favourite paint colours,
room redos,
painted furniture,
plus anything you'd like paint advice about....


Let's get this linky party on the road, shall we?
It'll stay open for one week.

 Here are two things I'd love you to do:
1) Follow Modern Country Style 
if you like what you see here.
2) Link back to me in your post 
so other people can come and find the party. 

Then everyone who comes over to Modern Country Style from other blogs who've linked back will be able to see a link and picture from your blog, and they can come and visit your fabulousness.

Not rules, exactly...but I'm hopeful. ;-) 


Oooh, and one more thing....
next week, we'll be having a good look at eating spaces. 
How to make the space inviting, warm and cosy.

Sounds good to me.




Enter your email address:

to subscribe to Modern Country Style





Thursday, 21 July 2011

Beginner's Guide To Painting Furniture Part 3: Painting


Hey peeps,

Only one more day until my 
Paint Please link party! 
Swing by tomorrow from noon (GMT) to link up your paint-related posts:

favourite paint colours,
room redos,
painted furniture,
plus anything you'd like paint advice about....

I hope you liked the White Weathered Oak look I showed you yesterday. 
I love it on the dining table I've been sharing with you.

This is what we're doing today: 
painting!


Once I'd completed the table top, 
it was time for the very pleasurable task of 
choosing a colour for the table base.

A quick aside: 
I haven't bombarded you with a million products.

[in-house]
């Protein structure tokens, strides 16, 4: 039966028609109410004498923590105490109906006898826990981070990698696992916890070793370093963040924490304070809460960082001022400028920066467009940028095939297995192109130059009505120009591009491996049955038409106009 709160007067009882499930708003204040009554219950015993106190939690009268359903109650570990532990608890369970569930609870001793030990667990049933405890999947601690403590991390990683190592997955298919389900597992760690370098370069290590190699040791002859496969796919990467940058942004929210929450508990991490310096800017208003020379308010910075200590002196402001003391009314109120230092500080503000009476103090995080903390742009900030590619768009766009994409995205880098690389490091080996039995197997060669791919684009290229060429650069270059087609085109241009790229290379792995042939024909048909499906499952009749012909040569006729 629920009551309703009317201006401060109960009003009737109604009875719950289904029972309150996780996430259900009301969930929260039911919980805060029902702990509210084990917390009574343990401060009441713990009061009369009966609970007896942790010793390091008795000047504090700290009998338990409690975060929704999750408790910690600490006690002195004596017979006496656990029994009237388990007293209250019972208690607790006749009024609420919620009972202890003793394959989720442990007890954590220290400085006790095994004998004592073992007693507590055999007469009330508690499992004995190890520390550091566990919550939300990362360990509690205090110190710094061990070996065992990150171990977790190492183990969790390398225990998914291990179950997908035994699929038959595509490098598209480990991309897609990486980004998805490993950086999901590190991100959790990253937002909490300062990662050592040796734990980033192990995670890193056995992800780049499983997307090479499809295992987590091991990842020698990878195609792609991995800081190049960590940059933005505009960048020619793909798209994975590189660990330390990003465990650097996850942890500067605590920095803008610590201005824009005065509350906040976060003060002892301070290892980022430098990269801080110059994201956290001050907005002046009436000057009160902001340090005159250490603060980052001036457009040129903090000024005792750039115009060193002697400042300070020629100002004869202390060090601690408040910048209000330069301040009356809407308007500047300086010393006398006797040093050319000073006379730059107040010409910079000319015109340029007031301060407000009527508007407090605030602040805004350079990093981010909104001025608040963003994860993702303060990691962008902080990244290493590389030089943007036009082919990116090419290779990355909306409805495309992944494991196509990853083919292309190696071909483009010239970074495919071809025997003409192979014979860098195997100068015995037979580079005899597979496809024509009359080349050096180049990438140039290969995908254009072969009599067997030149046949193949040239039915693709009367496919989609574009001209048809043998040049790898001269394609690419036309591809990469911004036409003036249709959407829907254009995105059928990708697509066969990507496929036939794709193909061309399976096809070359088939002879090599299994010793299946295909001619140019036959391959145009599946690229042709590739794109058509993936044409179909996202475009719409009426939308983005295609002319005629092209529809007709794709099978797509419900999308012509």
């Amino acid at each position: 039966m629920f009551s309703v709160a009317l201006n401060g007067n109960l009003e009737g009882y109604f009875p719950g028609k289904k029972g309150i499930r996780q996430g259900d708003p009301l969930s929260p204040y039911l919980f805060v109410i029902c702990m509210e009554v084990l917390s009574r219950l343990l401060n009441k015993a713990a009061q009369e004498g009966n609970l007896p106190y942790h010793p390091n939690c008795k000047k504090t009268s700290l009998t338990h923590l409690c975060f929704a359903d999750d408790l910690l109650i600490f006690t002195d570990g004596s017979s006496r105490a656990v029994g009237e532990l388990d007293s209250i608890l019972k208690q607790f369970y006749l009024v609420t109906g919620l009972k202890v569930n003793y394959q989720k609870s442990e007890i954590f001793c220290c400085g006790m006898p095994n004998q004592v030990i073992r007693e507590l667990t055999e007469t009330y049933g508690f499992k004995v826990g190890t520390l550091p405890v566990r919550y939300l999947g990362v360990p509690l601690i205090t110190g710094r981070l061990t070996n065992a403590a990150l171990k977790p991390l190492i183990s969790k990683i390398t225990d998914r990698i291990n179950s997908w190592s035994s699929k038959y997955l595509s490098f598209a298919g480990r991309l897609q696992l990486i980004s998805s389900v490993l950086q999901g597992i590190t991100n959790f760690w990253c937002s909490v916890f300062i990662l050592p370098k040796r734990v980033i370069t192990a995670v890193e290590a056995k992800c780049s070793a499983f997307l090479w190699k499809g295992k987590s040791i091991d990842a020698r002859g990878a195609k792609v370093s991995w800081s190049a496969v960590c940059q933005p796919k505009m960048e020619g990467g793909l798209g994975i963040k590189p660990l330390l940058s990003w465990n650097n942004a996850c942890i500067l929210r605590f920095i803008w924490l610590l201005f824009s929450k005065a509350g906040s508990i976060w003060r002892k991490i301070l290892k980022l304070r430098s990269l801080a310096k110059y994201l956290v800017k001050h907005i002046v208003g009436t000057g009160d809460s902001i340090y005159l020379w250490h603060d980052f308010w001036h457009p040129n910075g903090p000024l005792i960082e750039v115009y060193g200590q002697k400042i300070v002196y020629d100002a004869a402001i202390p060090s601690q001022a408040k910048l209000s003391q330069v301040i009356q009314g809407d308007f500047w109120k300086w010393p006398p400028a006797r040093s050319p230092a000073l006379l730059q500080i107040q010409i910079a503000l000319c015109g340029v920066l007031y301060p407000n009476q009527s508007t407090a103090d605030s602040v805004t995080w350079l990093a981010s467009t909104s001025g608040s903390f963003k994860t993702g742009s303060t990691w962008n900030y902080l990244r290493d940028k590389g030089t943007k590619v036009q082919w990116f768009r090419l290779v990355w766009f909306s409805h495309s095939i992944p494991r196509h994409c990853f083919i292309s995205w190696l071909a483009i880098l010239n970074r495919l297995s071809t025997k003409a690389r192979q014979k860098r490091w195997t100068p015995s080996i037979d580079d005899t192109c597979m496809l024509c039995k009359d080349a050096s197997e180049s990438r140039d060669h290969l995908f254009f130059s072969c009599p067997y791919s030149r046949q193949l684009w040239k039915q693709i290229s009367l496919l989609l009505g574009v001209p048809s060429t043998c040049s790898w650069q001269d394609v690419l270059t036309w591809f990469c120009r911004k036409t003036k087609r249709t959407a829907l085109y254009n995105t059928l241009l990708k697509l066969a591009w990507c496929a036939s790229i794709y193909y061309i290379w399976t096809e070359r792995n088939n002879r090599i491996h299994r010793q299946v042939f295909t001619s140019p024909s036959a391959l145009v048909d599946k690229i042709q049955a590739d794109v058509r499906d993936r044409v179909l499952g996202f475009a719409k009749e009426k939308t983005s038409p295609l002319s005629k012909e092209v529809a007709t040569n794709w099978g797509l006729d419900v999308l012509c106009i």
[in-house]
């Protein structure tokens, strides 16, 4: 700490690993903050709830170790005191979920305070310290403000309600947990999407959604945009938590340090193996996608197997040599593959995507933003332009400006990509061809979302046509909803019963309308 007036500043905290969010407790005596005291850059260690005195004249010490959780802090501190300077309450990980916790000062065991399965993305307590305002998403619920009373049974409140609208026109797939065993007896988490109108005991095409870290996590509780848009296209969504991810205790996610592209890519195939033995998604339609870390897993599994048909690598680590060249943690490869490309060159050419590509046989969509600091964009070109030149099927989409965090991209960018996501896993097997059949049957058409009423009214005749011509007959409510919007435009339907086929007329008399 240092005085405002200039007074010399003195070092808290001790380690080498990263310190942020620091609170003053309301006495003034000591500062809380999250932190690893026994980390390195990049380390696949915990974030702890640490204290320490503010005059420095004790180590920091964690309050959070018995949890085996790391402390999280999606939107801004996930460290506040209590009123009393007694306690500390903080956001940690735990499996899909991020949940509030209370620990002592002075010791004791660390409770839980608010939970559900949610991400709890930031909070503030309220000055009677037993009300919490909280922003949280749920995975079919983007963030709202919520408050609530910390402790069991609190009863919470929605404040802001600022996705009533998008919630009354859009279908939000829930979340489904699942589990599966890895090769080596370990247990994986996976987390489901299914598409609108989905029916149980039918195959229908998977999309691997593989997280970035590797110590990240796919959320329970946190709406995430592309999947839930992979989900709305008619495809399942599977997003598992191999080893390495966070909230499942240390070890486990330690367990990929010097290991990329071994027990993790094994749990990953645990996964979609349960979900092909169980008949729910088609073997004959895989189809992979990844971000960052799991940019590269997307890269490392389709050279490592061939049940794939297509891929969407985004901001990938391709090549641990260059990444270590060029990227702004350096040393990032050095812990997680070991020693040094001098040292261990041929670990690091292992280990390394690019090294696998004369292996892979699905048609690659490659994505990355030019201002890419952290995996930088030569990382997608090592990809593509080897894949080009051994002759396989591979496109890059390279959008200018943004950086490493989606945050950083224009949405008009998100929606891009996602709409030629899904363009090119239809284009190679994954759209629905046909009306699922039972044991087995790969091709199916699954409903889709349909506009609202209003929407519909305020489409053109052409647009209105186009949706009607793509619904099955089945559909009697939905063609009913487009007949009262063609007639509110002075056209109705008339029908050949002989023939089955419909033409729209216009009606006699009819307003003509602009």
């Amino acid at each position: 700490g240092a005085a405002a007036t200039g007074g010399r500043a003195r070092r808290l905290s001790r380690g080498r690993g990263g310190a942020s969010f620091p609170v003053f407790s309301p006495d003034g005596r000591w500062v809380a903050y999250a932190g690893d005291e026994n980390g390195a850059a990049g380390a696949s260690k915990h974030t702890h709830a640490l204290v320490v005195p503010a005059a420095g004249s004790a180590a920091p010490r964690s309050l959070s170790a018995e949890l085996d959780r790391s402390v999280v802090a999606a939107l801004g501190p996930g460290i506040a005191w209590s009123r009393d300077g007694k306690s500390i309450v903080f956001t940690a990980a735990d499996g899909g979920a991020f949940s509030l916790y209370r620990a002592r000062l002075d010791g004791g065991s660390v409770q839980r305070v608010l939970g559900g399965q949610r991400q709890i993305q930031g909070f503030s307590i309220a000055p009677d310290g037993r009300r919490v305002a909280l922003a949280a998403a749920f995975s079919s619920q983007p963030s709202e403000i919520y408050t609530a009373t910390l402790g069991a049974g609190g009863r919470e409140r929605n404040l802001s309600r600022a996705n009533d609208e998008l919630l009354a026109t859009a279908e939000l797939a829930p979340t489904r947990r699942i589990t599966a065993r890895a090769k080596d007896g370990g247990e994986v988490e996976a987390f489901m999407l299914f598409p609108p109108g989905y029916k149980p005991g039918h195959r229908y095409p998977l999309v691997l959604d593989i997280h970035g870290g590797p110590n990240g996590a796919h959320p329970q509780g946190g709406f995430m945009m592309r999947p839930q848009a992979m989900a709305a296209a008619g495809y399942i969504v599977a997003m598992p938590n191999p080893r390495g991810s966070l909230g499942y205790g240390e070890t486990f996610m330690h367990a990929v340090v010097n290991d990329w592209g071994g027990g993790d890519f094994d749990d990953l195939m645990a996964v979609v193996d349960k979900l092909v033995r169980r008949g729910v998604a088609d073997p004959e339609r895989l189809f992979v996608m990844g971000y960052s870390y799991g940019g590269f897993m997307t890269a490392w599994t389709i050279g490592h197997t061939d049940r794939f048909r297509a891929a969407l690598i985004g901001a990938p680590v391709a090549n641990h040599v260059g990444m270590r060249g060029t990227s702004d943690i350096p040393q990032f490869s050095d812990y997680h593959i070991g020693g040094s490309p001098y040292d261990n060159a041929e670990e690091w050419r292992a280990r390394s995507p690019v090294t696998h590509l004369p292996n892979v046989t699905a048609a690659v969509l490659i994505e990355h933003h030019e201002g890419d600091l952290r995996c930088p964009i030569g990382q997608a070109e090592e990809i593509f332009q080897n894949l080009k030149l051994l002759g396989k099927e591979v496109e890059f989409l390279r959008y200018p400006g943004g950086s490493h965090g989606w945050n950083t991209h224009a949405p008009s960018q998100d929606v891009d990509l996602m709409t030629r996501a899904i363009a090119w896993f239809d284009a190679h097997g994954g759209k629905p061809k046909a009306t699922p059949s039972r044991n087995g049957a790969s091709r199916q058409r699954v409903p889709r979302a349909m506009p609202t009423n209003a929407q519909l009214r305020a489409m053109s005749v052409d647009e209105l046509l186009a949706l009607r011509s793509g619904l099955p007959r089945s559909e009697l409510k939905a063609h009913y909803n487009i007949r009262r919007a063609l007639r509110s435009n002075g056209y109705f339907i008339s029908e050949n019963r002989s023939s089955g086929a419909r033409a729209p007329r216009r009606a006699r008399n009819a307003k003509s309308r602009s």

Only the ones that I've tried out that not only work but work WELL.

As you get better and more confident then that's the time to branch out and try different things. But when I first started I wanted someone to hold my hand through the whole process.

And that's what I'm here for.
Hand holding.


I gave the table a base coat of Annie Sloan's Old White.
Annie Sloan's Chalk Paint DOESN'T NEED SANDING OR PRIMING so I was able to paint straight onto the varnished base, and the plastic-coated table collar.

So quick and so easy.


I painted quite thickly and with brush strokes in lots of different directions, creating texture, to which the top coat could cling.


Remember I said that Annie Sloan's Chateau Grey caught my eye?
This is how it looks unmixed, so you can see its components.


I mixed one third Ch√Ęteau Grey with two thirds Old White. 
And then I added a dribble of Graphite to produce 
a GORGEOUS gentle grey-green.

Paint it on in a normal back and forth motion. 
It will pick up the texture of the base coat gorgeously.
{For a smoother finish water down your paint slightly.}


I LOVE it!

I gave the base a coat of clear wax, which will protect it, and enriches the colour slightly, as you can see in this photo where I am halfway through.
(Right half is waxed).


Isn't the colour incredibly beautiful?
Farrow and Ball eat your heart out!!

And with a full coat of clear wax:


I wanted a slightly rustic-looking top of the table with quite a clean looking table base so I kept the dark wax to a minimum.
A perfect mix of Modern and Country.


Once again, because I'd used clear wax first, 
any readjustments along the way were easy-peasy.